CHARLESTON, W.Va. — The feeding program for the state’s largest school district, Kanawha County Schools, is back on after being suspended on Sunday evening due to COVID-19 pandemic.
The school district announced late Monday afternoon that it will relaunch the program, including bus deliveries, beginning Wednesday.
The model of the plan is one delivery day per week with multiple days worth of bagged meals being delivered. This week’s delivery day will be Wednesday and we will distribute three days worth of meals.
Prior to the relaunch, Clayton Burch, the State Superintendent of Schools criticized the school district for suspending its delivery of bagged lunches.
“What we saw last night (Sunday) was a break in the chain that we are going to correct today (Monday),” Burch said on Monday’s MetroNews ‘Talkline.’ “Those children in Kanawha County will be fed. I believe they will step up and do the right thing.
“I definitely think it was a mistake to pause one of the state’s largest feeding programs.”
The school district’s original announcement on Sunday included “Given the Governor’s direction for everyone to stay home and due to current conditions and limitations brought by the spread of COVID-19, we are discontinuing bagged meal service. We value the health and safety of our employees and also of the volunteers who’ve been supporting us.”
On Monday morning, Kanawha County Schools corrected itself in a tweet saying, “Yesterday’s announcement about the cancellation of our foodservice pointed to the Governor’s direction in our reasoning. The Governor did not have a part in our decision and we apologize for any misconception or misunderstanding that may blame any person for this cancellation.”
Since the tweets by the school system, Gov. Jim Justice put a stay-at-home order in place for the state.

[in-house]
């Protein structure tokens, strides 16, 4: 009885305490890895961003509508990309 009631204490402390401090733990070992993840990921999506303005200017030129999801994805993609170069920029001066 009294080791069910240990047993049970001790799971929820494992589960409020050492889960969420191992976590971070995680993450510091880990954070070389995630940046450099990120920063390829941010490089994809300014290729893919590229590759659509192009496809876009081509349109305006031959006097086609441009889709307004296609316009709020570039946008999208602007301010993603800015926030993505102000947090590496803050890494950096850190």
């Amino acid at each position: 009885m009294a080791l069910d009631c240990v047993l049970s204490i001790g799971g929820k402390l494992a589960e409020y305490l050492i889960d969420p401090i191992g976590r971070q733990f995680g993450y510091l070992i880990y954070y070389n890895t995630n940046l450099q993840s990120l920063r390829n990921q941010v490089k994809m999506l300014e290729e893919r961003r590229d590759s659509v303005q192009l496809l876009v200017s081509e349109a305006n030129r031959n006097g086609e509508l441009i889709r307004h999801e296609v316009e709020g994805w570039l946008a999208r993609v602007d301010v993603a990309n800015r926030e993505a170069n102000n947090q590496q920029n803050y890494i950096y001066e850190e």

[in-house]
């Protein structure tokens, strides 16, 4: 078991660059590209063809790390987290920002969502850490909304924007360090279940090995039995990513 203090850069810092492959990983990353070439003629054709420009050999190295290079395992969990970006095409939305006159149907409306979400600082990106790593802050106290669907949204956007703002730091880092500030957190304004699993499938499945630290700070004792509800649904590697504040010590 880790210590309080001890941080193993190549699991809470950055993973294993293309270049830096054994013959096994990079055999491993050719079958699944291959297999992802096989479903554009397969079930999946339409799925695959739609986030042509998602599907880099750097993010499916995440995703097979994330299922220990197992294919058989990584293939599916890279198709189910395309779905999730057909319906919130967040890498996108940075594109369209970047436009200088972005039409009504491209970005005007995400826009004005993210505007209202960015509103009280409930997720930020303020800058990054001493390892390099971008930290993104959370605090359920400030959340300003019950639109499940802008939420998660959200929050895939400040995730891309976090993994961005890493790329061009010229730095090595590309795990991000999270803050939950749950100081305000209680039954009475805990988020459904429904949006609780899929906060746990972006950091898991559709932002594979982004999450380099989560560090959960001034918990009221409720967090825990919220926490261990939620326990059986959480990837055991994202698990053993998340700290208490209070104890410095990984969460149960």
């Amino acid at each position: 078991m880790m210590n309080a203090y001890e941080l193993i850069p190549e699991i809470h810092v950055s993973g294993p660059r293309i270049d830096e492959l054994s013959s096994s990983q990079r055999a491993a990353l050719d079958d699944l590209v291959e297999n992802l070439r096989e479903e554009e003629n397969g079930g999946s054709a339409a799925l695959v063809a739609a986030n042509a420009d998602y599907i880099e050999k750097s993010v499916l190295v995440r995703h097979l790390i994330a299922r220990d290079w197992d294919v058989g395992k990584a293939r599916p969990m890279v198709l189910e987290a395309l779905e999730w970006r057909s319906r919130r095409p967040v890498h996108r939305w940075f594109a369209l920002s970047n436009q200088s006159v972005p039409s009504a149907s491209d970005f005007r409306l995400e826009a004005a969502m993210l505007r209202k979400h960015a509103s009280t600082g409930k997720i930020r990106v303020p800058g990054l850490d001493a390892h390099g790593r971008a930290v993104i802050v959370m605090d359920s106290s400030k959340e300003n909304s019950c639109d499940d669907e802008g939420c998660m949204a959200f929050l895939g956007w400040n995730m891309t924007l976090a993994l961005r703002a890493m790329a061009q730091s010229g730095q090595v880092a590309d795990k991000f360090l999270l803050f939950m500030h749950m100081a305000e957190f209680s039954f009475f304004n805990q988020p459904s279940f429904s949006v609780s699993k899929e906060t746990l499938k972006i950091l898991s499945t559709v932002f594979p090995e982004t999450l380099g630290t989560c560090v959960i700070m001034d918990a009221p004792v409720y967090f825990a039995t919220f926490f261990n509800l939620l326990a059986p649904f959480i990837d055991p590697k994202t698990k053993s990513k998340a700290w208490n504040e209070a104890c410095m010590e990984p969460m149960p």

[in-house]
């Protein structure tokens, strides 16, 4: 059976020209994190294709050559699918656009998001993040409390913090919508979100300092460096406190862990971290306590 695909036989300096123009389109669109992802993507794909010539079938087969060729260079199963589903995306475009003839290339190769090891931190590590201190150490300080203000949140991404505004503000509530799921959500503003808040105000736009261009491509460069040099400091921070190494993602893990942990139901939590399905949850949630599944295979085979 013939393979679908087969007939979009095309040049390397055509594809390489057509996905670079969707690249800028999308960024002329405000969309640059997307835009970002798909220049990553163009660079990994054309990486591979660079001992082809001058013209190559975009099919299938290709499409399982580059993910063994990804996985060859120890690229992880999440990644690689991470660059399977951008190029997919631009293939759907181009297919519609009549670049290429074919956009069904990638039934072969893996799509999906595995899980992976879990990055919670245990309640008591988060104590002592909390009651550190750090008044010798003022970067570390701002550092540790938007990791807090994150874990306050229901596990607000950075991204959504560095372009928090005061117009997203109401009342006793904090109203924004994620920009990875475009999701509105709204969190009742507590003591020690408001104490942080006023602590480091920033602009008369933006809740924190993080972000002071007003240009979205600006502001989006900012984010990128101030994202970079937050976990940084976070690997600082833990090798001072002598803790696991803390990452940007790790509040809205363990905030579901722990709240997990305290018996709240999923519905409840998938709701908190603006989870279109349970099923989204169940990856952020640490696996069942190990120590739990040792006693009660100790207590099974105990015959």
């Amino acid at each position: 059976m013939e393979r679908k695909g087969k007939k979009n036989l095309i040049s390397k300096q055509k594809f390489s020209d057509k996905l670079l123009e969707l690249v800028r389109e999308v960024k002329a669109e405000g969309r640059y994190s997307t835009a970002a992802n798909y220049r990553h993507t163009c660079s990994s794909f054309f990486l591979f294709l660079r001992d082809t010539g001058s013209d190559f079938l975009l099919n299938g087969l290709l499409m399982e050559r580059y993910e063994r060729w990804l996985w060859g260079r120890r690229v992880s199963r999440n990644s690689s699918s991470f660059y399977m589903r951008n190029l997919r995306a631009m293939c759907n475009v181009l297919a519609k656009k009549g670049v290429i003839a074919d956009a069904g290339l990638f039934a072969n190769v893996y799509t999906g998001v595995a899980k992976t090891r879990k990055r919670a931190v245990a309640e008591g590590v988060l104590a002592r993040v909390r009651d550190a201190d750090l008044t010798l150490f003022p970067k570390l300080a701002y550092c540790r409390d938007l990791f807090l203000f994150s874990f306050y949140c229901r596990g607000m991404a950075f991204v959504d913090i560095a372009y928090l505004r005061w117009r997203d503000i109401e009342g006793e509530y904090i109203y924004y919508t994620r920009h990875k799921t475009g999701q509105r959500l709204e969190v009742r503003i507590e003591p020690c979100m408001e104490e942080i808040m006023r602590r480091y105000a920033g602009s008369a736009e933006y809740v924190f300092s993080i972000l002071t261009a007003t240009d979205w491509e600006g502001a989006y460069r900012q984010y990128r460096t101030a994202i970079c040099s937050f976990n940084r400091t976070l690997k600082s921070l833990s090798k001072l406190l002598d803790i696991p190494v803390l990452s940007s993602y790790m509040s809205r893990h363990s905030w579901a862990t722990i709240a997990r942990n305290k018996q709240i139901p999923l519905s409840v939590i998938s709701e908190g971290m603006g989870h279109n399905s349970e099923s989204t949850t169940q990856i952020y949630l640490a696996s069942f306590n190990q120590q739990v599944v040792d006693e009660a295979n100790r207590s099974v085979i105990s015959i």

According to Kanawha County Schools, all meals will be delivered on Wednesday at bus stops as bus drivers did last week.
“We will continue to provide details leading up to delivery days and we thank you for your patience as we work to see that our students are fed,” a statement by the district said.
Burch said the state Department of Education is working with multiple agencies on student meals throughout the state including the West Virginia National Guard, food vendors, and the foodservice industry.
On Monday, Gen. James Hoyer, the adjutant general of the West Virginia National Guard said over 100 restaurants have signed on to support feeding children throughout the state and over 500 feeding site locations for schools.
According to Feeding America, more than 1 in 5 children in West Virginia live in a household that is food insecure. The state DOE says 67 percent of school-aged children qualify for free or reduced-priced meals.
Burch was complimentary to all who were out last week serving meals to all 68 Kanawha County schools and every district around the state.
“We have got to give massive props out to our county cooks and our bus drivers, who are the front lines and continue to come in,” he said. “Even under this dire situation, we have a lot of caring adults out there.”
As of Monday, schools around the state are set to be closed through at least Friday, March 27.
“We lead the nation in poverty and I on my watch will not be the first state superintendent in the country to say we’re not going to take care of our young children,” Burch said.